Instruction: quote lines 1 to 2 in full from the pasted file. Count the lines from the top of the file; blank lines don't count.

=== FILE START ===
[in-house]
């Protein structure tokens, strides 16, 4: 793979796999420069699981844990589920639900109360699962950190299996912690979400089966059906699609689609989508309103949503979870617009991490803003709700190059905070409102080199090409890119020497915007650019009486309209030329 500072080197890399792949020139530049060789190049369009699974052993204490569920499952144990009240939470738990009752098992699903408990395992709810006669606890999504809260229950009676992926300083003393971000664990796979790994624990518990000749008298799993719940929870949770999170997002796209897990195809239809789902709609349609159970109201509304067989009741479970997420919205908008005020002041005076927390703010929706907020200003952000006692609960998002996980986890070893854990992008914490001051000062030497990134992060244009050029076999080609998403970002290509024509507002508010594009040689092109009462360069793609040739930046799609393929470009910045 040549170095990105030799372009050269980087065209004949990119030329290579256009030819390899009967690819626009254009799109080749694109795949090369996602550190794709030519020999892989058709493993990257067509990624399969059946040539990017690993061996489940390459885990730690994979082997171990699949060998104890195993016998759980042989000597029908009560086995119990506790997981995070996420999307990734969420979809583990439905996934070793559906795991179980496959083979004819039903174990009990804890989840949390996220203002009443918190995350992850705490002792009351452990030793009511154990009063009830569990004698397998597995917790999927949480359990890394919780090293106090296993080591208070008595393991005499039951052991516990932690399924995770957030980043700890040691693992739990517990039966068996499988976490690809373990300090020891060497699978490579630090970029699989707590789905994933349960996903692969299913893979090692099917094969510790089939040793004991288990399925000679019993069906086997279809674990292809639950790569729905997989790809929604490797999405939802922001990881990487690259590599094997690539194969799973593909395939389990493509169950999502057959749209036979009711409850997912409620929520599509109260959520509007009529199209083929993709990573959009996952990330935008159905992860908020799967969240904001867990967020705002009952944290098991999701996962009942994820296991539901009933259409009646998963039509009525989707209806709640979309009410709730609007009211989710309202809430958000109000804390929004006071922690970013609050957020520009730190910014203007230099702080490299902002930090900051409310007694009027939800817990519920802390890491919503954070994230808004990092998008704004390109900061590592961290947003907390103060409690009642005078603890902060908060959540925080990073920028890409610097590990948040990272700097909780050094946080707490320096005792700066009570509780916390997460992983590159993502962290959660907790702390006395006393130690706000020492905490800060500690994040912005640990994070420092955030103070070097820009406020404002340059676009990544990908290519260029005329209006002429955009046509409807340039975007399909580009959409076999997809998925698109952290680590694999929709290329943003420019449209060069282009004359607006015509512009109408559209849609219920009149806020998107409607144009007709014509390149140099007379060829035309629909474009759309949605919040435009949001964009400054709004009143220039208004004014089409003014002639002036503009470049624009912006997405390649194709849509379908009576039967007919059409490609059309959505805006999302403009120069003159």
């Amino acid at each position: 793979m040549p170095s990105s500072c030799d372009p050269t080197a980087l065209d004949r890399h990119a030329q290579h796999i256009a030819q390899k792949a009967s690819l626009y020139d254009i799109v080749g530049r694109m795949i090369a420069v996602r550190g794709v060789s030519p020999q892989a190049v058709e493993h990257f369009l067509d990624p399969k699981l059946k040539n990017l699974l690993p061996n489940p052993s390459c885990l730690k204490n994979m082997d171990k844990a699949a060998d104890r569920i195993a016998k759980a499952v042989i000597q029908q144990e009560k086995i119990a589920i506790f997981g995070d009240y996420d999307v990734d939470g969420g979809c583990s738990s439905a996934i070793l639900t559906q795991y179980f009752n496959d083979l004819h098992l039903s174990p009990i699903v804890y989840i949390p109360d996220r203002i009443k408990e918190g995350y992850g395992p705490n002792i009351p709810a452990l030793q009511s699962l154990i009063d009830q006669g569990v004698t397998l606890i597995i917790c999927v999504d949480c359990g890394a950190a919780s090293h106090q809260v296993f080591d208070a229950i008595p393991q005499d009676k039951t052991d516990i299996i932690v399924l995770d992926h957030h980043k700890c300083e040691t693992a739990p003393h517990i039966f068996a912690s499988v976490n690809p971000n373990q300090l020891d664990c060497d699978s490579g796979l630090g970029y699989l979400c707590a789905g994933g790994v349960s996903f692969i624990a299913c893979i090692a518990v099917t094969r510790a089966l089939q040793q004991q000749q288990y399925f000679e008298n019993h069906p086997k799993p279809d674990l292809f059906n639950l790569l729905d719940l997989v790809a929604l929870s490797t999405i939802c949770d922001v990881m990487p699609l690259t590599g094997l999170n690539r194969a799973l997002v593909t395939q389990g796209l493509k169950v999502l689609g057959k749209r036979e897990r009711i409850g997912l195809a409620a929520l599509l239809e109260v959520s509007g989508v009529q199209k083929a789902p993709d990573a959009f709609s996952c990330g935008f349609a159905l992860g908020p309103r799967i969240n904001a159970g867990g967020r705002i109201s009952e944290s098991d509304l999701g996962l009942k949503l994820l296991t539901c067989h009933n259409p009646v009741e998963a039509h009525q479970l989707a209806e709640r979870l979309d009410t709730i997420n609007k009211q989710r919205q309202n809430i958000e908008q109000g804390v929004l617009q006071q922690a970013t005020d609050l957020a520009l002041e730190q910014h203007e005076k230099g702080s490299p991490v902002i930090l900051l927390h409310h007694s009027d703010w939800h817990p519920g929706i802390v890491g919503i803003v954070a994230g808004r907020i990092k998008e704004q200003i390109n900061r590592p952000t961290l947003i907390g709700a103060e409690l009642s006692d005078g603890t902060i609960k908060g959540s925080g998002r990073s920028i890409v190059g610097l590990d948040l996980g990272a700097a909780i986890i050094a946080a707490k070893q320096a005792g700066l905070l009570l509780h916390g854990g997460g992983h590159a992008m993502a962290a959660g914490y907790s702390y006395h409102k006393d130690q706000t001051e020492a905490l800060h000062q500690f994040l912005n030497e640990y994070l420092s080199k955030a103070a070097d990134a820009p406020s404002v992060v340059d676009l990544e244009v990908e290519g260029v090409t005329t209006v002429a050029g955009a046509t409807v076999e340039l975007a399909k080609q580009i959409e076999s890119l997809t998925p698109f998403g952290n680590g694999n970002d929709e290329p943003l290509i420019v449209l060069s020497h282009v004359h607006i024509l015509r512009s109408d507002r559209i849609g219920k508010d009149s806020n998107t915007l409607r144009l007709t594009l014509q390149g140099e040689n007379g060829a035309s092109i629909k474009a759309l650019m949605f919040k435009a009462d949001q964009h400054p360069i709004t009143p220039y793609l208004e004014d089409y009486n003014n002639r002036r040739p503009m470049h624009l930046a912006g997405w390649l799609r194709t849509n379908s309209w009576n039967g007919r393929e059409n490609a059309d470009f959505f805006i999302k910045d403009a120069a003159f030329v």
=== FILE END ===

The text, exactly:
[in-house]
């Protein structure tokens, strides 16, 4: 793979796999420069699981844990589920639900109360699962950190299996912690979400089966059906699609689609989508309103949503979870617009991490803003709700190059905070409102080199090409890119020497915007650019009486309209030329 500072080197890399792949020139530049060789190049369009699974052993204490569920499952144990009240939470738990009752098992699903408990395992709810006669606890999504809260229950009676992926300083003393971000664990796979790994624990518990000749008298799993719940929870949770999170997002796209897990195809239809789902709609349609159970109201509304067989009741479970997420919205908008005020002041005076927390703010929706907020200003952000006692609960998002996980986890070893854990992008914490001051000062030497990134992060244009050029076999080609998403970002290509024509507002508010594009040689092109009462360069793609040739930046799609393929470009910045 040549170095990105030799372009050269980087065209004949990119030329290579256009030819390899009967690819626009254009799109080749694109795949090369996602550190794709030519020999892989058709493993990257067509990624399969059946040539990017690993061996489940390459885990730690994979082997171990699949060998104890195993016998759980042989000597029908009560086995119990506790997981995070996420999307990734969420979809583990439905996934070793559906795991179980496959083979004819039903174990009990804890989840949390996220203002009443918190995350992850705490002792009351452990030793009511154990009063009830569990004698397998597995917790999927949480359990890394919780090293106090296993080591208070008595393991005499039951052991516990932690399924995770957030980043700890040691693992739990517990039966068996499988976490690809373990300090020891060497699978490579630090970029699989707590789905994933349960996903692969299913893979090692099917094969510790089939040793004991288990399925000679019993069906086997279809674990292809639950790569729905997989790809929604490797999405939802922001990881990487690259590599094997690539194969799973593909395939389990493509169950999502057959749209036979009711409850997912409620929520599509109260959520509007009529199209083929993709990573959009996952990330935008159905992860908020799967969240904001867990967020705002009952944290098991999701996962009942994820296991539901009933259409009646998963039509009525989707209806709640979309009410709730609007009211989710309202809430958000109000804390929004006071922690970013609050957020520009730190910014203007230099702080490299902002930090900051409310007694009027939800817990519920802390890491919503954070994230808004990092998008704004390109900061590592961290947003907390103060409690009642005078603890902060908060959540925080990073920028890409610097590990948040990272700097909780050094946080707490320096005792700066009570509780916390997460992983590159993502962290959660907790702390006395006393130690706000020492905490800060500690994040912005640990994070420092955030103070070097820009406020404002340059676009990544990908290519260029005329209006002429955009046509409807340039975007399909580009959409076999997809998925698109952290680590694999929709290329943003420019449209060069282009004359607006015509512009109408559209849609219920009149806020998107409607144009007709014509390149140099007379060829035309629909474009759309949605919040435009949001964009400054709004009143220039208004004014089409003014002639002036503009470049624009912006997405390649194709849509379908009576039967007919059409490609059309959505805006999302403009120069003159």